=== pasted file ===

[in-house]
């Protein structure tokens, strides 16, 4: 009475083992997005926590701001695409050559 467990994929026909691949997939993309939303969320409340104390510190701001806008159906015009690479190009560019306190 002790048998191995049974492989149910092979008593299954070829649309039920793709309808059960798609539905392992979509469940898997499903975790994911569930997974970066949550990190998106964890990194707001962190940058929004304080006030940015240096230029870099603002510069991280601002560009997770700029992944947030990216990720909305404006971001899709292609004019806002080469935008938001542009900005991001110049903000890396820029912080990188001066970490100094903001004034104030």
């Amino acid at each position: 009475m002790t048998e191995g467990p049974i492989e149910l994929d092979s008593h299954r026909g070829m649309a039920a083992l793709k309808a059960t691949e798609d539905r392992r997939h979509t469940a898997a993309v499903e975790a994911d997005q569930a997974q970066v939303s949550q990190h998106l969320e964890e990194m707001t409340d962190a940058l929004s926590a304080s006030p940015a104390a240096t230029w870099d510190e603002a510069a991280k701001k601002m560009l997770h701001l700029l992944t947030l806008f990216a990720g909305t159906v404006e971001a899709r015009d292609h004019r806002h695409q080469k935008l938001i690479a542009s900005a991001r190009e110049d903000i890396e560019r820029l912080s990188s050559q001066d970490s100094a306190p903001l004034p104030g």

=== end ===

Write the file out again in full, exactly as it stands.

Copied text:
[in-house]
């Protein structure tokens, strides 16, 4: 009475083992997005926590701001695409050559 467990994929026909691949997939993309939303969320409340104390510190701001806008159906015009690479190009560019306190 002790048998191995049974492989149910092979008593299954070829649309039920793709309808059960798609539905392992979509469940898997499903975790994911569930997974970066949550990190998106964890990194707001962190940058929004304080006030940015240096230029870099603002510069991280601002560009997770700029992944947030990216990720909305404006971001899709292609004019806002080469935008938001542009900005991001110049903000890396820029912080990188001066970490100094903001004034104030």
């Amino acid at each position: 009475m002790t048998e191995g467990p049974i492989e149910l994929d092979s008593h299954r026909g070829m649309a039920a083992l793709k309808a059960t691949e798609d539905r392992r997939h979509t469940a898997a993309v499903e975790a994911d997005q569930a997974q970066v939303s949550q990190h998106l969320e964890e990194m707001t409340d962190a940058l929004s926590a304080s006030p940015a104390a240096t230029w870099d510190e603002a510069a991280k701001k601002m560009l997770h701001l700029l992944t947030l806008f990216a990720g909305t159906v404006e971001a899709r015009d292609h004019r806002h695409q080469k935008l938001i690479a542009s900005a991001r190009e110049d903000i890396e560019r820029l912080s990188s050559q001066d970490s100094a306190p903001l004034p104030g």